Gross Margin for SaaS Companies

SaaS gross margins have recently been attracted by investors digging into SaaS cost structures and income growth rates into 2020. It’s not just necessary to achieve your total gross margin.  These revenue sources include your gross profit and professional services margin, depending on your business model.

In this article, We will explain what is gross margin, How to calculate and improve it. Also, we will discuss a bit about the importance of gross margin in the saas industry and how you can better it up.

What is Gross Margin?

Gross margin is the remaining income after the expense of the products. This refers to the amount of money you would pay for operating costs and reinvest in the company as a percentage of overall sales.  Simply, the gross profit is just the amount that you left after you paid for goods or materials that you sold at a higher price.

For Example, You have a profit margin of 50%, when paying 10 dollars for a commodity wholesale and selling to your clients for 20 dollars, as a direct cost of the item is paid for half of the revenue you receive.

What is Gross Margin for SaaS?

Let’s start with the gross margin of your total SaaS. Your gross SaaS margin amounts to total sales fewer products sold (COGS). COGS, this is an old-school word, but this is your cost bucket that supports all your income sources directly.

So, what is COGS supposed to include? I involve customer success (CSM) and operating support, services, and costs (COO). Exactly what is COO? I use COO to cover my hosting expenses, capitalized software amortization of R&D and product resell costs, if applicable. There may of course be other COO expenses, but those are the biggest expenses.

What is the importance of Gross Margins Saas?

It is crucial to consider how and which revenue sources contribute to SaaS’ overall gross profit for founders and SaaS teams. It is necessary to combine services, recurring services, and other revenue streams. 

For example, You have a large 85% gross SaaS margin, but your service margin is 50% which is smaller than the ideal income margin. Or vice versa, you are underpowered by onboarding and set-up that lowers your overall margin, although you do not receive credit for large recurring margins.

Formula SaaS Gross Margin

The above gross margin formula helps to estimate our overall margin, but, for our SaaS usage, it is just a little too general.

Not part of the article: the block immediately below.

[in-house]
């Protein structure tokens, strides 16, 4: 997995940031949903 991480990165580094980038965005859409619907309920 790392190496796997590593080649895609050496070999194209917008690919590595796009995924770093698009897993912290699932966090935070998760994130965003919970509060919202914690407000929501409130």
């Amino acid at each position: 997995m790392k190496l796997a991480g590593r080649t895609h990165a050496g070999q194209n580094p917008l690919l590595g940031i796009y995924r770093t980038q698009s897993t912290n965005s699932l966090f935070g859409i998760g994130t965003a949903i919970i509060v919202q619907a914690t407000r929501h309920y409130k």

W need to extend into additional buckets our COGS thread, namely our revenue costs. Cost centers or divisions can call the buckets. I extended COGS into four extra cost centers, as you can see in the formula below.

Total Revenue- support-services-customer success-dev ops=Gross Margin

Of course, our total margin can still be calculated, but we can measure margins by income flow in this formula. In this example, I assume that only subscription revenue and service revenues are covered in our business model. I plan to have a COGS cost center for transaction and hardware expenditure if you still have transaction revenues and/or hardware.

Our SaaS P&L structure with the correct divisions (cost centers) prepares us for excellent financial management and analytics.

SaaS Goods Sale Cost (COGS)

So, what are SaaS COGS supposed to include? I include Customer Success (CSM), Support Services, and DevOps. I use DevOps to house my hosting costs, capitalized (if any) software R&D cuts, royalties, and product resale expenses.

Naturally, it depends on your business model what you have in your COGS. I wouldn’t expect a business department for your revenue costs if you didn’t have revenue for services. I would however expect a department of transaction expenses to accommodate transaction expenses if you have transactional revenue.

Recurrent margins of income

The same argument is used to pursue recurring sales margins. You receive your recurring income minus the departments that fund this income directly. You will have the help, CSM, and COO explicitly helping your recourse to revenue in this event (depending on how you identify them).

What is Good Gross Margin For Saas?

You may evaluate your results in many reports on the internet. The median gross margin for survey data is 75%, while the top-quartile margin is 82%, according to OpenView’s

Your time to download the SaaS Survey of KeyBanc is also well worth it. Both respondents posted a 78% subscription gross margin and a total gross margin of 73 percent according to their latest survey. A major overall margin of 80% in my opinion, and a gross margin of subscription of nearly 90%.